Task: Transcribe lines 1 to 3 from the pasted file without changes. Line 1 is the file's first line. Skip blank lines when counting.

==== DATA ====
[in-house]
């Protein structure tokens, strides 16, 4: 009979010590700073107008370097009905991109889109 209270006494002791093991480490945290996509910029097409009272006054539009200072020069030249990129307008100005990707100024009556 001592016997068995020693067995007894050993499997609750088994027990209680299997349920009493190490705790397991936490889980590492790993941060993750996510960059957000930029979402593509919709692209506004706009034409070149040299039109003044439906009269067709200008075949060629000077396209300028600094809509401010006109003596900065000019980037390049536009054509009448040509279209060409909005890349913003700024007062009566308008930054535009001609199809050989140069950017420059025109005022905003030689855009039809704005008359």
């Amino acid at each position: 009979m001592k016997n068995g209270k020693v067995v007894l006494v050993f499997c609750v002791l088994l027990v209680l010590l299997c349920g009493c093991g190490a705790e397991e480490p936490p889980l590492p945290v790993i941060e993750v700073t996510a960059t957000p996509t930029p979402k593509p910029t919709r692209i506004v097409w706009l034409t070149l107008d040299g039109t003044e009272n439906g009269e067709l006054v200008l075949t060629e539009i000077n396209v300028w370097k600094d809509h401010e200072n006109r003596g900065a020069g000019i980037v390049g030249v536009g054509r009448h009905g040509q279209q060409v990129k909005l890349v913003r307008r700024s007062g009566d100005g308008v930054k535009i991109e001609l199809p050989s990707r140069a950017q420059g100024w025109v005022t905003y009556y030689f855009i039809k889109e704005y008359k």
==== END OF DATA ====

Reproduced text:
[in-house]
């Protein structure tokens, strides 16, 4: 009979010590700073107008370097009905991109889109 209270006494002791093991480490945290996509910029097409009272006054539009200072020069030249990129307008100005990707100024009556 001592016997068995020693067995007894050993499997609750088994027990209680299997349920009493190490705790397991936490889980590492790993941060993750996510960059957000930029979402593509919709692209506004706009034409070149040299039109003044439906009269067709200008075949060629000077396209300028600094809509401010006109003596900065000019980037390049536009054509009448040509279209060409909005890349913003700024007062009566308008930054535009001609199809050989140069950017420059025109005022905003030689855009039809704005008359």
């Amino acid at each position: 009979m001592k016997n068995g209270k020693v067995v007894l006494v050993f499997c609750v002791l088994l027990v209680l010590l299997c349920g009493c093991g190490a705790e397991e480490p936490p889980l590492p945290v790993i941060e993750v700073t996510a960059t957000p996509t930029p979402k593509p910029t919709r692209i506004v097409w706009l034409t070149l107008d040299g039109t003044e009272n439906g009269e067709l006054v200008l075949t060629e539009i000077n396209v300028w370097k600094d809509h401010e200072n006109r003596g900065a020069g000019i980037v390049g030249v536009g054509r009448h009905g040509q279209q060409v990129k909005l890349v913003r307008r700024s007062g009566d100005g308008v930054k535009i991109e001609l199809p050989s990707r140069a950017q420059g100024w025109v005022t905003y009556y030689f855009i039809k889109e704005y008359k």